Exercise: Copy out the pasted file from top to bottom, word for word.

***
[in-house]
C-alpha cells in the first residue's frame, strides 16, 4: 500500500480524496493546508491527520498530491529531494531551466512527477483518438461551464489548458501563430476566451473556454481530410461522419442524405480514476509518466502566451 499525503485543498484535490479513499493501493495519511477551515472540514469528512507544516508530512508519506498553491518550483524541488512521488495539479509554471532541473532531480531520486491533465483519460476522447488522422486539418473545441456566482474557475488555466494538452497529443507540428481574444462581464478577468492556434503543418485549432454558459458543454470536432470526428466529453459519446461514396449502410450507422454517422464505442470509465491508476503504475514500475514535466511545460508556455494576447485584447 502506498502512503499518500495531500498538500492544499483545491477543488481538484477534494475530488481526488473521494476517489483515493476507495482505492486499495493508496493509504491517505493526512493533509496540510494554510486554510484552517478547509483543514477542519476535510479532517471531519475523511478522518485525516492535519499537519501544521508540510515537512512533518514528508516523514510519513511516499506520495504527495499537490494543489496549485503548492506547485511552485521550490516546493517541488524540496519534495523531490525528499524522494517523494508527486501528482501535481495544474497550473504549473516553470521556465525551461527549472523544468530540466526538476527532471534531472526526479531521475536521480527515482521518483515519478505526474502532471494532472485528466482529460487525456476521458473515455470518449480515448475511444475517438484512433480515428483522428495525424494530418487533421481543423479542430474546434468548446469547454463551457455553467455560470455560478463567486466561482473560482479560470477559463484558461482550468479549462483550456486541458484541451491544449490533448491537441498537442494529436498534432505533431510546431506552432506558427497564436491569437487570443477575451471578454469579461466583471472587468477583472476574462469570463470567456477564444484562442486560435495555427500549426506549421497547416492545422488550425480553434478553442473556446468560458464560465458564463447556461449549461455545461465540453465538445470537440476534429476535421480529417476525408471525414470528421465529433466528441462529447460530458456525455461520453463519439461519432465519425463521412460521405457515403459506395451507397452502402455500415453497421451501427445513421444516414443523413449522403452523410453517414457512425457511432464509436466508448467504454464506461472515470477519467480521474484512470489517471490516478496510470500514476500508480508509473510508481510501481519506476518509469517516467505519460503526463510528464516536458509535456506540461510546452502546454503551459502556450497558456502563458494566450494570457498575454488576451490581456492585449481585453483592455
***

[in-house]
C-alpha cells in the first residue's frame, strides 16, 4: 500500500480524496493546508491527520498530491529531494531551466512527477483518438461551464489548458501563430476566451473556454481530410461522419442524405480514476509518466502566451 499525503485543498484535490479513499493501493495519511477551515472540514469528512507544516508530512508519506498553491518550483524541488512521488495539479509554471532541473532531480531520486491533465483519460476522447488522422486539418473545441456566482474557475488555466494538452497529443507540428481574444462581464478577468492556434503543418485549432454558459458543454470536432470526428466529453459519446461514396449502410450507422454517422464505442470509465491508476503504475514500475514535466511545460508556455494576447485584447 502506498502512503499518500495531500498538500492544499483545491477543488481538484477534494475530488481526488473521494476517489483515493476507495482505492486499495493508496493509504491517505493526512493533509496540510494554510486554510484552517478547509483543514477542519476535510479532517471531519475523511478522518485525516492535519499537519501544521508540510515537512512533518514528508516523514510519513511516499506520495504527495499537490494543489496549485503548492506547485511552485521550490516546493517541488524540496519534495523531490525528499524522494517523494508527486501528482501535481495544474497550473504549473516553470521556465525551461527549472523544468530540466526538476527532471534531472526526479531521475536521480527515482521518483515519478505526474502532471494532472485528466482529460487525456476521458473515455470518449480515448475511444475517438484512433480515428483522428495525424494530418487533421481543423479542430474546434468548446469547454463551457455553467455560470455560478463567486466561482473560482479560470477559463484558461482550468479549462483550456486541458484541451491544449490533448491537441498537442494529436498534432505533431510546431506552432506558427497564436491569437487570443477575451471578454469579461466583471472587468477583472476574462469570463470567456477564444484562442486560435495555427500549426506549421497547416492545422488550425480553434478553442473556446468560458464560465458564463447556461449549461455545461465540453465538445470537440476534429476535421480529417476525408471525414470528421465529433466528441462529447460530458456525455461520453463519439461519432465519425463521412460521405457515403459506395451507397452502402455500415453497421451501427445513421444516414443523413449522403452523410453517414457512425457511432464509436466508448467504454464506461472515470477519467480521474484512470489517471490516478496510470500514476500508480508509473510508481510501481519506476518509469517516467505519460503526463510528464516536458509535456506540461510546452502546454503551459502556450497558456502563458494566450494570457498575454488576451490581456492585449481585453483592455